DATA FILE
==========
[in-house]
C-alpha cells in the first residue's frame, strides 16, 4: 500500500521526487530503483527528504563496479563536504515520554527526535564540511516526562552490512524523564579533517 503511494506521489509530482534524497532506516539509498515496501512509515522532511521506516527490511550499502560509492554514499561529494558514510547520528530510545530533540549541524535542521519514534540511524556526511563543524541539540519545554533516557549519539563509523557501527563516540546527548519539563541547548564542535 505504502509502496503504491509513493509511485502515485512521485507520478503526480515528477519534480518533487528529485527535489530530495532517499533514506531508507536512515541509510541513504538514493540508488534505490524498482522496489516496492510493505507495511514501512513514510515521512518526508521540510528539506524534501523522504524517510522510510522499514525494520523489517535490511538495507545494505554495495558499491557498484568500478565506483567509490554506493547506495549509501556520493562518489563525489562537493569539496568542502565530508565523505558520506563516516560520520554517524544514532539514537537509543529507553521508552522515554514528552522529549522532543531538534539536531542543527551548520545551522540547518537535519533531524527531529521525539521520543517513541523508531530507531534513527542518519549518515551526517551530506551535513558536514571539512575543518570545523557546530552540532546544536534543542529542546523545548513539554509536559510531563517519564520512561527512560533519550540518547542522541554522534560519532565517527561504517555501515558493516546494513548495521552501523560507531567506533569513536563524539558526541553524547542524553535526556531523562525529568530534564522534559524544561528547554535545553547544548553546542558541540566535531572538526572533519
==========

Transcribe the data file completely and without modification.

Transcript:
[in-house]
C-alpha cells in the first residue's frame, strides 16, 4: 500500500521526487530503483527528504563496479563536504515520554527526535564540511516526562552490512524523564579533517 503511494506521489509530482534524497532506516539509498515496501512509515522532511521506516527490511550499502560509492554514499561529494558514510547520528530510545530533540549541524535542521519514534540511524556526511563543524541539540519545554533516557549519539563509523557501527563516540546527548519539563541547548564542535 505504502509502496503504491509513493509511485502515485512521485507520478503526480515528477519534480518533487528529485527535489530530495532517499533514506531508507536512515541509510541513504538514493540508488534505490524498482522496489516496492510493505507495511514501512513514510515521512518526508521540510528539506524534501523522504524517510522510510522499514525494520523489517535490511538495507545494505554495495558499491557498484568500478565506483567509490554506493547506495549509501556520493562518489563525489562537493569539496568542502565530508565523505558520506563516516560520520554517524544514532539514537537509543529507553521508552522515554514528552522529549522532543531538534539536531542543527551548520545551522540547518537535519533531524527531529521525539521520543517513541523508531530507531534513527542518519549518515551526517551530506551535513558536514571539512575543518570545523557546530552540532546544536534543542529542546523545548513539554509536559510531563517519564520512561527512560533519550540518547542522541554522534560519532565517527561504517555501515558493516546494513548495521552501523560507531567506533569513536563524539558526541553524547542524553535526556531523562525529568530534564522534559524544561528547554535545553547544548553546542558541540566535531572538526572533519